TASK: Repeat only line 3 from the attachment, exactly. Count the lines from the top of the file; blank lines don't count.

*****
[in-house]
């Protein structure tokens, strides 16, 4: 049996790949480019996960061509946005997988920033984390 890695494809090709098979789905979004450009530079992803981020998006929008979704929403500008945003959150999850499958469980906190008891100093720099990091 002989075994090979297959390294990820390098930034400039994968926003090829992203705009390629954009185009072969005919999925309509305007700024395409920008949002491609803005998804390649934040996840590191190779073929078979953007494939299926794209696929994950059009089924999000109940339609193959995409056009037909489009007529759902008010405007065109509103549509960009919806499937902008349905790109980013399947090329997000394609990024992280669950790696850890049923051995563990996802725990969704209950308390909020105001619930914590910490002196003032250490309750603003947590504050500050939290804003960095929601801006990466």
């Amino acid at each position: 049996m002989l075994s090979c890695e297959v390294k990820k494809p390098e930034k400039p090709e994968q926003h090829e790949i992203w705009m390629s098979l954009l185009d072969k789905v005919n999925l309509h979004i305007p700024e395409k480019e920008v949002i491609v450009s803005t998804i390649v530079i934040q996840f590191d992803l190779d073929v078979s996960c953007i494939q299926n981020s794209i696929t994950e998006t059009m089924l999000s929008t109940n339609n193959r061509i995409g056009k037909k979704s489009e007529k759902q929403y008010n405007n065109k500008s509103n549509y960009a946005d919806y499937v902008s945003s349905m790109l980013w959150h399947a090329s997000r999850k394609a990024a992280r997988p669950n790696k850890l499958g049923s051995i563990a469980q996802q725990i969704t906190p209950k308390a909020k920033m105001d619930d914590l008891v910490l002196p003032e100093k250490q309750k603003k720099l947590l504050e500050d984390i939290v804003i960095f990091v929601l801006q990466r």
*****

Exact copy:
């Amino acid at each position: 049996m002989l075994s090979c890695e297959v390294k990820k494809p390098e930034k400039p090709e994968q926003h090829e790949i992203w705009m390629s098979l954009l185009d072969k789905v005919n999925l309509h979004i305007p700024e395409k480019e920008v949002i491609v450009s803005t998804i390649v530079i934040q996840f590191d992803l190779d073929v078979s996960c953007i494939q299926n981020s794209i696929t994950e998006t059009m089924l999000s929008t109940n339609n193959r061509i995409g056009k037909k979704s489009e007529k759902q929403y008010n405007n065109k500008s509103n549509y960009a946005d919806y499937v902008s945003s349905m790109l980013w959150h399947a090329s997000r999850k394609a990024a992280r997988p669950n790696k850890l499958g049923s051995i563990a469980q996802q725990i969704t906190p209950k308390a909020k920033m105001d619930d914590l008891v910490l002196p003032e100093k250490q309750k603003k720099l947590l504050e500050d984390i939290v804003i960095f990091v929601l801006q990466r």